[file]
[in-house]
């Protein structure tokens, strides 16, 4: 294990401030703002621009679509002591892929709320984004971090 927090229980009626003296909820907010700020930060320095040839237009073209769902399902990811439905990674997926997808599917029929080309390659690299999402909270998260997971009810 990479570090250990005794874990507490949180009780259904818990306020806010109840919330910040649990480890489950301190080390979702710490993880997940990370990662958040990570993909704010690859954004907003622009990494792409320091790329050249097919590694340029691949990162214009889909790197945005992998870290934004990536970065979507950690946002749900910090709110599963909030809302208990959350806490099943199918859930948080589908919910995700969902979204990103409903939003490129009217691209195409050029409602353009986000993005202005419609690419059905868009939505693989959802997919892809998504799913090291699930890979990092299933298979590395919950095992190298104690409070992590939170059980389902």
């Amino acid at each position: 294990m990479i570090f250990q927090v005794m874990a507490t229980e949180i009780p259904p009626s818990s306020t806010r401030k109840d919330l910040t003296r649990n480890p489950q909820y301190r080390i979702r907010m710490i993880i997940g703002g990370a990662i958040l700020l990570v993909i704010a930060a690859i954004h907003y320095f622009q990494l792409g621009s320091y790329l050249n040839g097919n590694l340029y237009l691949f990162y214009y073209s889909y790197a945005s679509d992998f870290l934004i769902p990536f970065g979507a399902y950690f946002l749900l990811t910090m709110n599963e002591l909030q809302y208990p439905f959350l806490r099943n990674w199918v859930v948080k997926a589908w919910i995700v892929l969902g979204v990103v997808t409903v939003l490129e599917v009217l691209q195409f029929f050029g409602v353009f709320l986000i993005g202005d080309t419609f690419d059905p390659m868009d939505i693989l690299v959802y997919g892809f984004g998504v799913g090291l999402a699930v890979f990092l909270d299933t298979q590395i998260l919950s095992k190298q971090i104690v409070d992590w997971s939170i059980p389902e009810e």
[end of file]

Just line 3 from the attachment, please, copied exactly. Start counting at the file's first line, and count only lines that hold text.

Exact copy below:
């Amino acid at each position: 294990m990479i570090f250990q927090v005794m874990a507490t229980e949180i009780p259904p009626s818990s306020t806010r401030k109840d919330l910040t003296r649990n480890p489950q909820y301190r080390i979702r907010m710490i993880i997940g703002g990370a990662i958040l700020l990570v993909i704010a930060a690859i954004h907003y320095f622009q990494l792409g621009s320091y790329l050249n040839g097919n590694l340029y237009l691949f990162y214009y073209s889909y790197a945005s679509d992998f870290l934004i769902p990536f970065g979507a399902y950690f946002l749900l990811t910090m709110n599963e002591l909030q809302y208990p439905f959350l806490r099943n990674w199918v859930v948080k997926a589908w919910i995700v892929l969902g979204v990103v997808t409903v939003l490129e599917v009217l691209q195409f029929f050029g409602v353009f709320l986000i993005g202005d080309t419609f690419d059905p390659m868009d939505i693989l690299v959802y997919g892809f984004g998504v799913g090291l999402a699930v890979f990092l909270d299933t298979q590395i998260l919950s095992k190298q971090i104690v409070d992590w997971s939170i059980p389902e009810e």